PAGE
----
Black Holes: Key to the beginning and end of the universe?

Discussion in 'Astronomy, Exobiology, & Cosmology' started by Electro522, Nov 2, 2011.

  1. billvon Valued Senior Member

    We are talking many, many, many orders of magnitude more pressure - the point at which even atomic structure collapses.

    You don't even need that. When the forces are so great that the atomic structure of a material breaks down, there is no structure you can imagine that will prevent a collapse of a hollow shell. And that's true whether the shell has a vacuum in it, or even ordinary matter.

    Once the collapse starts, gravity increases even further, and the result is a neutron star.

    (Note that the only way to collect that much matter is to start with a massive star - thus neutron stars are born once massive stars exhaust the fuel that was keeping them 'inflated' against gravity.)
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  3. Aqueous Id flat Earth skeptic Valued Senior Member

    the center of gravity of a hollow shell of uniform density is equal to the c.g. of a solid sphere of uniform density: the center of roundness, no? not sure what that matters.

    just thinking here. so a star burns up most everything except its neutrons which infall, eventually it supernovas if adequate mass.. then it's a neutron star and maybe a few configurations like an emitter, but if criticality is reached, it goes to BH.

    some kind of physics is being preserved, some apparently not. the cone is weird. like a mirage than you never actually reach. space compresses.. and density in compressed space means what? you forgot to recalibrate for relativity?

    the notion of crushing forces of gravity seems weird to me. or spaghettification if you believe that. it seems like all these notions should be recalibrated for the alterations in space, time and mass - like it seems they would normalize, so if you somehow fell in, every thing would remain the same for you, but the external universe would fold itself the other way? a white hole appearing to you?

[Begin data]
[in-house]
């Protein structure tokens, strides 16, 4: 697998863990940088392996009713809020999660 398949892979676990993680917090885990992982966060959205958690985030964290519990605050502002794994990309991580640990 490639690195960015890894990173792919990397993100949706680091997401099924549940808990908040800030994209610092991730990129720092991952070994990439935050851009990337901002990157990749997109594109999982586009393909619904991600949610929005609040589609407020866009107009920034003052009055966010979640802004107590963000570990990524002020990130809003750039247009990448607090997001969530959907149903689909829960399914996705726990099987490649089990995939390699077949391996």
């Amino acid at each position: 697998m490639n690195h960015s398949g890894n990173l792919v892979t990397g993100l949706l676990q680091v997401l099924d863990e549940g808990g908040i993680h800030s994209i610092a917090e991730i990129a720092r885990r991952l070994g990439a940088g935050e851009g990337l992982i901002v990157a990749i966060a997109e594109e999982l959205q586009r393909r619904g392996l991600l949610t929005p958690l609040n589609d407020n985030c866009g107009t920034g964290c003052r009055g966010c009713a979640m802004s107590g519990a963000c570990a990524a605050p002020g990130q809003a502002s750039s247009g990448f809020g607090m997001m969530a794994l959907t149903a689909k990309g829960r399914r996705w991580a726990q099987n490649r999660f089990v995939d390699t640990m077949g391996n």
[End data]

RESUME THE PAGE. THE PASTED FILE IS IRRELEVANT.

there's no doubt there's a lethal amount of neutrons crushed into an extremely small space even in our own sun. but, from the point of view of the neutron, what's the apparent change in reality? that would seem to be the analogy for being "in" a BH looking out.

    space is collapsing (apparently, ie to the observer in the observation frame) as if there is a relativistic velocity at some fraction of light speed. but there is no apparent motion. in fact, au contraire, motion seems to freeze approaching the horizon.

    then again what if the neutrons are forever infalling, and very quickly, freeze that. like at a horizon, and it would appear they are only moving in, say, angstroms per eon. sci-fi? maybe. But Dr. Who's TARDIS is such a cool way to invoke the counterintuitive: bigger on the inside than on the outside? So big, in fact he's never gotten around to checking the whole thing out? so do infalling neutrons "open" space for themselves to keep rushing into while the outer observation shows the radius of the core to be stationary? because that makes it a little easier for me to leap from one incredibly profound notion - a neutron core - to another one: a BH.

    and yes, I like the idea of a naked singularity as the ultimate reality. (pre-space). yes, also very analogous: bigger on the inside than out. so if the big bang were not an explosion, but an implosion, generating space within, until some criticality is reached whereby space is "ripped" apart (sci-fi again), leaving non-space in the ruptures, non-space being that which does not propagate light though the intrinsic impedance of free space, ie matter.

    Just a crazed notion I've had. I like to think of the event horizon exactly as the condition of v=c in the Lorentz transformation. Time stops? Space collapses? what does it mean to have no space? this to me is like the naked singularity. and the infinitely small point (tying this to the opening remarks) is the one and only point where time vanishes and space collapses. this singular point (single and singular) projects itself as the unfathomably enormous shell enclosing reality? and projects itself as the apparent disk we call the horizon of a black hole? And, I guess Brian Greene would say, co-exists with every string? would this not be the actual expected result of "ripping" space? because non-space is naked, singular, timeless, dimensionless, and all of those qualities seem to fit with the notion of whatever it means to be "at" the horizon. Matter and singularity being "of the same substance?"